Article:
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Voice from the Trenches: 6 Tips on Writing a Successful Go/No Go Form

It’s OK to admit that you’re not using a Go/No Go Form. I promise, you’re not alone. But if you’d like to implement a more formalized Go/No Go process, then creating a form is a great starting point.

I was updating my firm’s QMS Manual and came across an old Go/No Go form that was once (presumably) in use. I’ve never seen the form and no one at my firm ever mentioned the form to me; probably because it was 5 pages long and they were terrified I’d ask them to use it.

However, seeing this form reminded me that implementing a more formalized Go/No Go process should make it’s way off my to-do list and into practice. A few hours later, I had a thoughtfully crafted form unique to my firm’s marketing strategy.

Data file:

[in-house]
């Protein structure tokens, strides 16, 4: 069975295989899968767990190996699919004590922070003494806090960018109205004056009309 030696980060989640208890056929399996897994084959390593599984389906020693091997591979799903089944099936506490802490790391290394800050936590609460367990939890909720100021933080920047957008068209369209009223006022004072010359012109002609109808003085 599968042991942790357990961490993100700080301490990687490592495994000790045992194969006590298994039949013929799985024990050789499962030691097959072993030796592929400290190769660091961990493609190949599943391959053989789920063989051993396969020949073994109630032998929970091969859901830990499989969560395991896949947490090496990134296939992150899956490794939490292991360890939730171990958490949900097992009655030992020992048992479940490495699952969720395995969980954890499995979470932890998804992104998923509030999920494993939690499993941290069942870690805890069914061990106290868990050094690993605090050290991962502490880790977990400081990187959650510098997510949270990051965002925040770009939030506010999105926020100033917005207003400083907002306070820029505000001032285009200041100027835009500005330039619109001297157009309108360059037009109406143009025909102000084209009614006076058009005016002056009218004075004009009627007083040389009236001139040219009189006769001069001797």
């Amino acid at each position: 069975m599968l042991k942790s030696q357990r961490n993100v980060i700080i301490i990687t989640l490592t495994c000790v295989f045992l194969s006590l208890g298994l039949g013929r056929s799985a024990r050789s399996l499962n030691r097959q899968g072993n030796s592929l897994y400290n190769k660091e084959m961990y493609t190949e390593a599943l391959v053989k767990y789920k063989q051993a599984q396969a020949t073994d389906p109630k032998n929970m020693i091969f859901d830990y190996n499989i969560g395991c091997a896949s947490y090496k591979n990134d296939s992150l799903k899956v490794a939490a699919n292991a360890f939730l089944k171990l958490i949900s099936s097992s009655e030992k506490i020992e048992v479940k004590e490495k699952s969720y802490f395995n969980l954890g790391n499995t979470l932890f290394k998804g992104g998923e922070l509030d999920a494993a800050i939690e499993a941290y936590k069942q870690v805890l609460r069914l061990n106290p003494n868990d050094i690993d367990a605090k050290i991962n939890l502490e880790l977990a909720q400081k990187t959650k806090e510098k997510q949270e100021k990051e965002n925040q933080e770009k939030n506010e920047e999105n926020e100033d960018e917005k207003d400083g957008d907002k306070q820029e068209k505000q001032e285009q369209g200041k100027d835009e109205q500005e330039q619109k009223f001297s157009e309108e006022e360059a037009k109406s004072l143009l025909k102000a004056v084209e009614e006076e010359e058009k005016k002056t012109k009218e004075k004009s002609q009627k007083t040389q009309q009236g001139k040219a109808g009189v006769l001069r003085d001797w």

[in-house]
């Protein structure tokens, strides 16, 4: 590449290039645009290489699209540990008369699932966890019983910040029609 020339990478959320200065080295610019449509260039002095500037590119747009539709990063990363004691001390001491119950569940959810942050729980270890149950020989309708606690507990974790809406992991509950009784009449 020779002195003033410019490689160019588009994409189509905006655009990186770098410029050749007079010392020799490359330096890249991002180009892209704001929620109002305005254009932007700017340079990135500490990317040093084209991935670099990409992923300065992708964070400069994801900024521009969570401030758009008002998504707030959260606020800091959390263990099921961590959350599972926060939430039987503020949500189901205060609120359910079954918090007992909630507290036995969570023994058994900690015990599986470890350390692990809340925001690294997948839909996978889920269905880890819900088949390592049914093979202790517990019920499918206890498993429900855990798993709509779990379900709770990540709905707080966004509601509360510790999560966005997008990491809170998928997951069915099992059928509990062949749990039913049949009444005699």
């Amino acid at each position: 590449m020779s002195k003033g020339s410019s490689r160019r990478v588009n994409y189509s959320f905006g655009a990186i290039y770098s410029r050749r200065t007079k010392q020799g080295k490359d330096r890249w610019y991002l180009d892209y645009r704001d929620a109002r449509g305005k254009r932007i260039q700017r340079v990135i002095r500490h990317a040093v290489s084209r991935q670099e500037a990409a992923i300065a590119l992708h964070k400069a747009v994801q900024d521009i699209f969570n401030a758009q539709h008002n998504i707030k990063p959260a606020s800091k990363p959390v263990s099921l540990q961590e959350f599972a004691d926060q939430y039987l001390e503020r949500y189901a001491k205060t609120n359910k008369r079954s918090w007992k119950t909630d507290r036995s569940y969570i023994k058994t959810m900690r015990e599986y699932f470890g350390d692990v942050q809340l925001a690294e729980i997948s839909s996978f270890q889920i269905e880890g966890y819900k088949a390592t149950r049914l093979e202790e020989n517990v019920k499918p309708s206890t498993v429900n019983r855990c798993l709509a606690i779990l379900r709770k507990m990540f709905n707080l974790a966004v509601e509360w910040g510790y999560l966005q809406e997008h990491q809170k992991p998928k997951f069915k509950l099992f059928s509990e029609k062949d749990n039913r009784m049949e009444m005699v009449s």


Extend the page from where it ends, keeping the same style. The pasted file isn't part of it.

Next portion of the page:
Not sure where to start? Follow these tips:

  1. Don’t reinvent the wheel. You can find great example Go/No Go forms at
  2. Templates are a great place to start, but customize your form so it’s meaningful to your firm and its strategy.
  3. Know your audience. Some firms feel more comfortable with a loose guide, others will want quantified output.
  4. Keep it simple: no more than one page.
  5. Remember, the form’s job is to guide meaningful conversation in your marketing or business development meetings.
  6. The form cannot give you a definitive Go or No Go. You can argue that a score of X is an automatic No Go, but there will always be a Principal that can veto that.

Want a copy of Valerie’s form? Connect through LinkedIn or on Twitter, @valconyngham.

Valerie Puchades, CPSM


Valerie Puchades, CPSM served as SMPS Boston Chapter President for the 2018/2019 program year and is Director of Marketing at GUND Partnership.

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